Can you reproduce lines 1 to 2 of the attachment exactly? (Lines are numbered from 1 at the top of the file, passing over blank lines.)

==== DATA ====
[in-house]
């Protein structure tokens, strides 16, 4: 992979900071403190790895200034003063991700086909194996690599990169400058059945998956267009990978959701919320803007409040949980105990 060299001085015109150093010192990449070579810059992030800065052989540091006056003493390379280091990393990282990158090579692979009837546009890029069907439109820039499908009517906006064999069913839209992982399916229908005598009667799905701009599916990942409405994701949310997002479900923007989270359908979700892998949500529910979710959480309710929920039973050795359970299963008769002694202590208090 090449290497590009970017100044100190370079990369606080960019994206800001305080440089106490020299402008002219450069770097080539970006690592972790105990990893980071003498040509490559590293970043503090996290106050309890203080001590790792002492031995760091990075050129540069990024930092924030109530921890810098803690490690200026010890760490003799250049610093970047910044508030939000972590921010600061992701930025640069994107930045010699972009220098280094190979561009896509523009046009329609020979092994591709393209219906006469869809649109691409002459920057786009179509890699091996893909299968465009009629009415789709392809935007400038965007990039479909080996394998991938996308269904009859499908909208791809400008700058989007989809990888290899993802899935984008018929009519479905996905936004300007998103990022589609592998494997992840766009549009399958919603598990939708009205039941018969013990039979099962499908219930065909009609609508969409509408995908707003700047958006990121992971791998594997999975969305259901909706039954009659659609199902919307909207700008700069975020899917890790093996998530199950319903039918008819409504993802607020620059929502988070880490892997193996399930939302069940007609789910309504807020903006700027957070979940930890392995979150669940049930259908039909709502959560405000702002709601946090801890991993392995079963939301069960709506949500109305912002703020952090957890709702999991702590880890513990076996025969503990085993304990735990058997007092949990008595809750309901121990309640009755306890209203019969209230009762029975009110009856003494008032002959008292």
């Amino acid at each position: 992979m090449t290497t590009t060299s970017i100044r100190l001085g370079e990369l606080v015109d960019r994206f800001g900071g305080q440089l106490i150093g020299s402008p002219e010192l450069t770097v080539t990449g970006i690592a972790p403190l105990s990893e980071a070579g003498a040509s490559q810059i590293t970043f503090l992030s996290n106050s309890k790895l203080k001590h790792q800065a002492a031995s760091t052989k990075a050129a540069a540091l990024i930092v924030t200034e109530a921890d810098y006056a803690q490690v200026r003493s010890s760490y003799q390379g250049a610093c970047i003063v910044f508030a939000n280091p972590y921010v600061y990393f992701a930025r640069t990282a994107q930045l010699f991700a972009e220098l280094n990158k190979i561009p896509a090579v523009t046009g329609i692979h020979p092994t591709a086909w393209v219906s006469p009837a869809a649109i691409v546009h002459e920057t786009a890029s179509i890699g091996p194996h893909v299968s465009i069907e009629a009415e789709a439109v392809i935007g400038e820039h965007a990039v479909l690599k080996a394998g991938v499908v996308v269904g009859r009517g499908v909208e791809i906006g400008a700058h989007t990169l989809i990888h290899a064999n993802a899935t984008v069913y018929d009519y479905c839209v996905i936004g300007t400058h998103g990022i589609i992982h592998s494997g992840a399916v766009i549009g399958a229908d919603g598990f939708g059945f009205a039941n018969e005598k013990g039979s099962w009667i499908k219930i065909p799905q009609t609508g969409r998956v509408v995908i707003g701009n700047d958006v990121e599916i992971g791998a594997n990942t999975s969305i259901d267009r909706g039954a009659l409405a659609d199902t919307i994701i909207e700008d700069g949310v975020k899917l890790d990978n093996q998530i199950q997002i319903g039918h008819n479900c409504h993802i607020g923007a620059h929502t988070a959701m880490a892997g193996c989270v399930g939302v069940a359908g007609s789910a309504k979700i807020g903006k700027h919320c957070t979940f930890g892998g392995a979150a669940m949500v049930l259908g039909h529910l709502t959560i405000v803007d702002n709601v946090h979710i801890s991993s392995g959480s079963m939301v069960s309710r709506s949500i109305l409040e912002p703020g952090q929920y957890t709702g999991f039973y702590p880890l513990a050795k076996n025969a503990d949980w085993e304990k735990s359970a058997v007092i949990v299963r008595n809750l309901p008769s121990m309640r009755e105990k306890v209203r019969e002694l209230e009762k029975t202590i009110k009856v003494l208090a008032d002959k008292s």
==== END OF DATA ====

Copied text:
[in-house]
């Protein structure tokens, strides 16, 4: 992979900071403190790895200034003063991700086909194996690599990169400058059945998956267009990978959701919320803007409040949980105990 060299001085015109150093010192990449070579810059992030800065052989540091006056003493390379280091990393990282990158090579692979009837546009890029069907439109820039499908009517906006064999069913839209992982399916229908005598009667799905701009599916990942409405994701949310997002479900923007989270359908979700892998949500529910979710959480309710929920039973050795359970299963008769002694202590208090 090449290497590009970017100044100190370079990369606080960019994206800001305080440089106490020299402008002219450069770097080539970006690592972790105990990893980071003498040509490559590293970043503090996290106050309890203080001590790792002492031995760091990075050129540069990024930092924030109530921890810098803690490690200026010890760490003799250049610093970047910044508030939000972590921010600061992701930025640069994107930045010699972009220098280094190979561009896509523009046009329609020979092994591709393209219906006469869809649109691409002459920057786009179509890699091996893909299968465009009629009415789709392809935007400038965007990039479909080996394998991938996308269904009859499908909208791809400008700058989007989809990888290899993802899935984008018929009519479905996905936004300007998103990022589609592998494997992840766009549009399958919603598990939708009205039941018969013990039979099962499908219930065909009609609508969409509408995908707003700047958006990121992971791998594997999975969305259901909706039954009659659609199902919307909207700008700069975020899917890790093996998530199950319903039918008819409504993802607020620059929502988070880490892997193996399930939302069940007609789910309504807020903006700027957070979940930890392995979150669940049930259908039909709502959560405000702002709601946090801890991993392995079963939301069960709506949500109305912002703020952090957890709702999991702590880890513990076996025969503990085993304990735990058997007092949990008595809750309901121990309640009755306890209203019969209230009762029975009110009856003494008032002959008292």